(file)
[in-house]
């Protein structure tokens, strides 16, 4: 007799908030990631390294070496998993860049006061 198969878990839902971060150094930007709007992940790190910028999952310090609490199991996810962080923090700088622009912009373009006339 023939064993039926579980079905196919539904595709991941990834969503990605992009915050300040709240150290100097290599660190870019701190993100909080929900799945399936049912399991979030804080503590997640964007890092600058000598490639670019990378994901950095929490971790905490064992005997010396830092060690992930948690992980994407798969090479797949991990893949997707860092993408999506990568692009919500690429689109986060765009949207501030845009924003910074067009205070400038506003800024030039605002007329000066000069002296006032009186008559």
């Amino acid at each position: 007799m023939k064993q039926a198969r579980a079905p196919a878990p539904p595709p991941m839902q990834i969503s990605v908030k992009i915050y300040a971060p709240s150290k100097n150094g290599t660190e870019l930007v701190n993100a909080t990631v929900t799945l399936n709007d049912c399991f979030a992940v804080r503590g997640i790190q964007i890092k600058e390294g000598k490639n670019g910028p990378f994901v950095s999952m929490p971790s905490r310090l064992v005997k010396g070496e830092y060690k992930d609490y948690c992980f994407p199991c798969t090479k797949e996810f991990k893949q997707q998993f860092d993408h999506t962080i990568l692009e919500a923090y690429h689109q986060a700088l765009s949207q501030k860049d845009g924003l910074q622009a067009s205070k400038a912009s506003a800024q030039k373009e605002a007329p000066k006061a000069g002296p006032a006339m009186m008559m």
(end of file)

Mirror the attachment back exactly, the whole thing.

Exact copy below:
[in-house]
């Protein structure tokens, strides 16, 4: 007799908030990631390294070496998993860049006061 198969878990839902971060150094930007709007992940790190910028999952310090609490199991996810962080923090700088622009912009373009006339 023939064993039926579980079905196919539904595709991941990834969503990605992009915050300040709240150290100097290599660190870019701190993100909080929900799945399936049912399991979030804080503590997640964007890092600058000598490639670019990378994901950095929490971790905490064992005997010396830092060690992930948690992980994407798969090479797949991990893949997707860092993408999506990568692009919500690429689109986060765009949207501030845009924003910074067009205070400038506003800024030039605002007329000066000069002296006032009186008559």
């Amino acid at each position: 007799m023939k064993q039926a198969r579980a079905p196919a878990p539904p595709p991941m839902q990834i969503s990605v908030k992009i915050y300040a971060p709240s150290k100097n150094g290599t660190e870019l930007v701190n993100a909080t990631v929900t799945l399936n709007d049912c399991f979030a992940v804080r503590g997640i790190q964007i890092k600058e390294g000598k490639n670019g910028p990378f994901v950095s999952m929490p971790s905490r310090l064992v005997k010396g070496e830092y060690k992930d609490y948690c992980f994407p199991c798969t090479k797949e996810f991990k893949q997707q998993f860092d993408h999506t962080i990568l692009e919500a923090y690429h689109q986060a700088l765009s949207q501030k860049d845009g924003l910074q622009a067009s205070k400038a912009s506003a800024q030039k373009e605002a007329p000066k006061a000069g002296p006032a006339m009186m008559m």